Darragh Ó Sé: I stopped getting flu jabs because of drug tests

GAA needs more than fear and paranoia to stave off the very real threat of doping

Tomás, Darragh and Marc Ó Sé at a Kerry training session in 2009: We were well used to the lads from the Sports Council arriving to do tests. Photograph: James Crombie/Inpho

Tomás, Darragh and Marc Ó Sé at a Kerry training session in 2009: We were well used to the lads from the Sports Council arriving to do tests. Photograph: James Crombie/Inpho

 

If there is one thing that is very obvious from the Brendan O’Sullivan case, it’s that within the GAA, we don’t take this side of things seriously enough. I think it’s clear that there is an attitude across the GAA that doping doesn’t happen – and in fairness, I would imagine it probably doesn’t. But that’s not the same as thinking it can’t. You’d be mad to think that.

I don’t buy into this argument that because GAA players are amateur, they shouldn’t be drug-tested. All you want in sport is to know that you’re competing on a level playing pitch with everybody else. As long as there is drug-testing, there is a deterrent. Don’t tell me that just because people aren’t getting paid, there’s no incentive to cheat. Sure that’s nonsense.

Have GAA players taken stuff over the years? It wouldn’t surprise me. In fact, it would be a fair shock to find out that nobody ever has. I never saw it and never heard anything beyond idle gossip. It was never concrete enough to be something I worried about.

It wasn’t just a case to stick a needle in your backside and away you go

I remember a trainer telling us one time about the world of high-level sprinting. When you made it to world championships and Olympic level, the medals basically went to whoever could pay the most money for the best doctors.

It wasn’t just a case to stick a needle in your backside and away you go. To win at that level, you needed long-term planning, proper mapped-out cycles of taking stuff, precise amounts at specific times of the day for certain periods.

Random topic

This wasn’t like an organised talk or anything – it was just a random topic that came up in conversation one night. We could have fallen into a chat about a Champions League game or a good restaurant that had just opened or anything. But I remember the main thing I took away from it was, “Well now, I’m glad we don’t have to worry about any of that. Christ, I have enough on my plate!”

Over the years, that has stuck with me as one of the reasons I would think it’s fairly safe to assume that the GAA doesn’t have a major problem with this. As I’ve said, I don’t doubt that the incentive is there – I’m just not sure where a GAA player would find the time, money and expertise to do it.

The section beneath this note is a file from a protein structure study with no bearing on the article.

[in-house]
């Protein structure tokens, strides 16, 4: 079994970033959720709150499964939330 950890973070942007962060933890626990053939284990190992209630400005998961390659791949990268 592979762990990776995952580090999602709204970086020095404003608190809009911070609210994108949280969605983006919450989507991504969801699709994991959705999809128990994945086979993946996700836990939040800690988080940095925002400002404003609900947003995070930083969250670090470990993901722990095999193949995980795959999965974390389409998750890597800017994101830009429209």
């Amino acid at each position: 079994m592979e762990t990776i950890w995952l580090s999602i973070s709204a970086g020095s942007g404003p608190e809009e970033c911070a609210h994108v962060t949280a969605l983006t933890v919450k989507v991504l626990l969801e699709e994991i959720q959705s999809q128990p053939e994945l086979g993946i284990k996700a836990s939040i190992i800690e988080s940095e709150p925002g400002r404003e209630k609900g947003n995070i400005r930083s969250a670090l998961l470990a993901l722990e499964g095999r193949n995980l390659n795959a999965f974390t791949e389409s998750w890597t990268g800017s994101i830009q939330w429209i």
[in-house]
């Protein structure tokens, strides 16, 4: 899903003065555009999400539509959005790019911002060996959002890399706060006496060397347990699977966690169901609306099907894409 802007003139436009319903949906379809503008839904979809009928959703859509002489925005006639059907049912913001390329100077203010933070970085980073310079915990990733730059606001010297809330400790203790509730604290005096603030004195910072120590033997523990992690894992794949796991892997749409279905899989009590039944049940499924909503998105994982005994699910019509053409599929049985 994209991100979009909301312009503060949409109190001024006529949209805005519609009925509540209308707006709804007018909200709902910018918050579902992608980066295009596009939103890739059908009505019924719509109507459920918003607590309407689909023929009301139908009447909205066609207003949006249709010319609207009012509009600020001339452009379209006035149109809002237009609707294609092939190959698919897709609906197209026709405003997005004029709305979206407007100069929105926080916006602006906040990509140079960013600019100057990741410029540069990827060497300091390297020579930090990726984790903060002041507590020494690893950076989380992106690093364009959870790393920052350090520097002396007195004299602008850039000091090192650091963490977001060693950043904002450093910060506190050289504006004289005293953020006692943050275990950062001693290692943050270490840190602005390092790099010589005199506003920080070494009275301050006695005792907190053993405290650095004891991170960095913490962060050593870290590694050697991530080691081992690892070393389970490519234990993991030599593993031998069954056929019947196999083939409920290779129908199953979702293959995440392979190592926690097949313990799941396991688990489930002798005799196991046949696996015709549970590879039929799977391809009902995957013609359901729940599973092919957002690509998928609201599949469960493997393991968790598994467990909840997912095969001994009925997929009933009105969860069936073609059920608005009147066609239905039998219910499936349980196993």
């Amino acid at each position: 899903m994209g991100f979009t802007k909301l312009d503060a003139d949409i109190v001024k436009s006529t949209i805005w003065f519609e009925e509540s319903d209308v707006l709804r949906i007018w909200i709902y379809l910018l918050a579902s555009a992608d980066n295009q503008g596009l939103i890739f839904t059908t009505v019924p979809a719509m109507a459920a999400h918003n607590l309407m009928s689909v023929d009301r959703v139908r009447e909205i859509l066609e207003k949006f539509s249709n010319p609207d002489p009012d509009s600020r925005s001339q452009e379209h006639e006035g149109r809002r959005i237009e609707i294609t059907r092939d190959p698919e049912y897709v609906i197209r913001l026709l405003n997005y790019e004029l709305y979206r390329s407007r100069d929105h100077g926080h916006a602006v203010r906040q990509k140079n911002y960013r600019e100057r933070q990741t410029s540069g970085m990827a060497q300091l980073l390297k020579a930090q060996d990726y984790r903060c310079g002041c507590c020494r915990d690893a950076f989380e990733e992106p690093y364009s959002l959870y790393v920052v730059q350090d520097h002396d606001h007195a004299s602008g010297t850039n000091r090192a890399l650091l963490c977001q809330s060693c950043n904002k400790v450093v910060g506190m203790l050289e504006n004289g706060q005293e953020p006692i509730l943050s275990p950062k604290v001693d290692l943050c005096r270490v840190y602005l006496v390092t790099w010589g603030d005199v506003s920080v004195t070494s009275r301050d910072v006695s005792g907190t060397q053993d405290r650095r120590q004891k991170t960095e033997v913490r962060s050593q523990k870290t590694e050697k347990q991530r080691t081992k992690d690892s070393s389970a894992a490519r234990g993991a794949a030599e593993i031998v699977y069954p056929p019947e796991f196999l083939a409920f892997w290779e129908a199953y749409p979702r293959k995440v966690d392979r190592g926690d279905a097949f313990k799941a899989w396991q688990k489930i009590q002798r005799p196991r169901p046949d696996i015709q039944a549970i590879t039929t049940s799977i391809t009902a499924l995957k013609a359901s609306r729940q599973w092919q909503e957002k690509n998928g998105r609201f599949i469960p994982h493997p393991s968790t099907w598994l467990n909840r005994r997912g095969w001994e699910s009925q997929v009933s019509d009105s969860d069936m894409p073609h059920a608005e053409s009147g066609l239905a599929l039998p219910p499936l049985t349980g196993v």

I’m not saying most GAA players are thick – but let’s face it, there’s not a lot of biochemists around the place either

Think about how organised you’d need to be, how much cash you’d need to have behind you, how careful you’d have to be, how secretive you’d need to be around your family and friends and teammates. Think even of how well educated you’d need to be on it.

It occurred to me one time that if anyone was doing something, maybe it would be college lads doing seriously high-level degrees who would know the science of it and be comfortable navigating that world.

I’m not saying most GAA players are thick – but let’s face it, there’s not a lot of biochemists around the place either. All players want to win, they want an edge. Some are more committed than others, some will go further than the rest. But, in all honesty, my feeling would be that the vast, vast majority of players would take one look at how complicated and costly a serious doping regime would be and just decide it wasn’t worth the hassle.

That’s how players approach anything. Getting paid or not getting paid has nothing to do with it. You sit down and you size up what’s in front of you. What’s worth the hassle and what isn’t.

Rigmarole

Would a player like to be stronger? Of course. Would it be worth the rigmarole of the process? Would it be worth the risk of someone finding out? Would it be worth the damage to your credibility as an ordinary person who has to live his life if you were caught?

Add it all up and I just can’t see it being a widespread thing. Now obviously, there’s a danger in thinking like that. That’s how people get complacent. And you’d have to say, the GAA approach to this has always been fairly shambolic. The starting point has always been, ‘Sure there’s none of that in our game.’